New York state faces potential budget gaps in future years, according to an analysis of the state’s Financial Plan released today by State Comptroller Thomas P. DiNapoli. The budget gaps result from spending increases and tax reductions enacted this year, and the use of temporary resources to pay for recurring costs.
“New York is facing the prospect of outyear budget gaps,” DiNapoli said. “New York’s rainy day reserves are at low levels compared to many states and the use of temporary resources to meet recurring expenses contributes to the state’s potential outyear budget shortfalls. More must be done to promote long-term structural balance and ensure that taxpayers’ dollars are used cost-effectively.”
The Division of the Budget’s (DOB) outyear projections again include an assumption that annual spending growth from State Operating Funds will not exceed 2 percent. For the first time since DOB started using this presentation a few years ago, the Financial Plan shows that even if State Operating Funds spending growth is held to 2 percent, outyear gaps will occur beginning in SFY 2018-19. Based on DOB’s projections, DiNapoli’s report estimates the state faces potential budget gaps averaging just less than $5 billion annually over the three fiscal years starting in state fiscal year (SFY) 2017-18. Total potential shortfalls over the four-year Financial Plan period are nearly double those reflected in the SFY 2016-17 Executive Budget Financial Plan.
School aid is projected to increase 4.8 percent this fiscal year and an average 5.3 percent over the remaining three fiscal years in the Financial Plan period. Medicaid spending is expected to rise 2.4 percent this year, then by an average 4.5 percent the following three years. Spending from State Operating Funds is projected to increase 2 percent this year, but after adjusting for timing of certain payments, the report estimates such spending growth at 3.6 percent.
The Enacted Budget Financial Plan relies on $5.9 billion in temporary or non-recurring resources, excluding federal aid for disaster assistance. Temporary or non-recurring resources in this year’s budget include more than $2.3 billion in revenue from a top personal income tax (PIT) rate of 8.82 percent on certain higher-income taxpayers that is scheduled to expire at the end of 2017. Another $1.6 billion is from prepayments for purposes including debt service, workers’ compensation and personal income tax refunds. Other temporary or one-time resources are from the State Insurance Fund, Mortgage Insurance Fund and other funds.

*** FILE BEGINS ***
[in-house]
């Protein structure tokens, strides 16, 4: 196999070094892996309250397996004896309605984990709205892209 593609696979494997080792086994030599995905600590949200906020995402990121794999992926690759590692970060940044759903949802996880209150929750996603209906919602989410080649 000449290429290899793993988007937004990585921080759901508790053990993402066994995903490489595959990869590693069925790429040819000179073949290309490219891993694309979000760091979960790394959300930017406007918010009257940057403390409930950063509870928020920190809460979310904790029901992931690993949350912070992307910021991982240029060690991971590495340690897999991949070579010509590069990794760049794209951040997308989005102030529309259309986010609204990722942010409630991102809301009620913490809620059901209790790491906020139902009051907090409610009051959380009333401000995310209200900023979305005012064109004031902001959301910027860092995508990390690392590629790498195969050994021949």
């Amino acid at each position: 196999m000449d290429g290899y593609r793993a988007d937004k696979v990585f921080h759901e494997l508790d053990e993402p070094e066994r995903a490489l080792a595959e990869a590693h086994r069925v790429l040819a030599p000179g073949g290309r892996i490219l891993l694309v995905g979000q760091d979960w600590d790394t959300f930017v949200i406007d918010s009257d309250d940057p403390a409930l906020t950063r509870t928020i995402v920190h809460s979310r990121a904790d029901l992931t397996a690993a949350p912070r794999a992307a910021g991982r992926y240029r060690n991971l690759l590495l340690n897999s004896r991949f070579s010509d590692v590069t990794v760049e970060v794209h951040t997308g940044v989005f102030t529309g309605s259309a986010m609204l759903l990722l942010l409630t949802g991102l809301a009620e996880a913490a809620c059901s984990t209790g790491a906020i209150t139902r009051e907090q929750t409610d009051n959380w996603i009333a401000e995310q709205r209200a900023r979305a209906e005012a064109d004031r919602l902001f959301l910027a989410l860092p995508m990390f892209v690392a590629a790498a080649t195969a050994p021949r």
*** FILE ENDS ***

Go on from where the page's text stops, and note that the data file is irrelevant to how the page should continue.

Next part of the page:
All Funds PIT collections in the first three months of SFY 2016-17 were nearly $600 million lower than projected in the Enacted Budget Financial Plan issued in May and nearly $1.2 billion lower than February projections. The Financial Plan projects tax receipts this year will increase by 3.3 percent, down from the previous year’s 5.1 percent.
The combined balance in the state’s two main statutory reserve funds (Tax Stabilization Reserve and Rainy Day Reserve) as of March 31, 2016, was unchanged from the previous year and is expected to remain at its current $1.8 billion through this fiscal year. The General Fund balance as of that date included $7 billion in unrestricted reserves that largely came from monetary settlements. These unrestricted reserves are projected to decline to $1.4 billion by SFY 2019-20, as these monies are used for various purposes, including to support spending from the Capital Projects Fund as part of a plan to delay debt issuance, to support spending from the Dedicated Infrastructure Investment Fund and for budget relief. Of more than $8 billion in settlement resources received in the previous two fiscal years, $665 million has not yet been appropriated or designated for use.
DiNapoli’s report also notes:
- DOB projects that statutory state-supported debt capacity will decline from $4.9 billion in SFY 2015-16 to $105 million in SFY 2019-20.
- The largest share of projected capital financing over the next five years, at more than 51 percent of the total, is “backdoor” public authority borrowing which is not approved by voters.
- Annual state-funded debt service is projected to increase 23.1 percent from the current year through the end of the Capital Plan period, reaching nearly $8.5 billion in SFY 2020-21.
- Total All Funds disbursements are projected to increase $5.4 billion or 3.6 percent, to $156.1 billion, in SFY 2016-17. While the Financial Plan presents projected All Funds spending as $148.2 billion, this figure excludes certain federal funding for health care and disaster-related aid.
- Total receipts, including miscellaneous receipts and federal aid, are projected to decrease by $919 million or 0.6 percent this year, largely attributable to an expected reduction in monetary settlement receipts and a smaller transfer from the State Insurance Fund.
- The Enacted Budget Capital Plan projects spending from capital projects funds to total nearly $63.5 billion over the next five years, an increase of just under $2.8 billion from the Executive Budget, and an increase of nearly $7 billion over the previous year’s Enacted Budget Capital Plan (SFY 2015-16 through SFY 2019-20).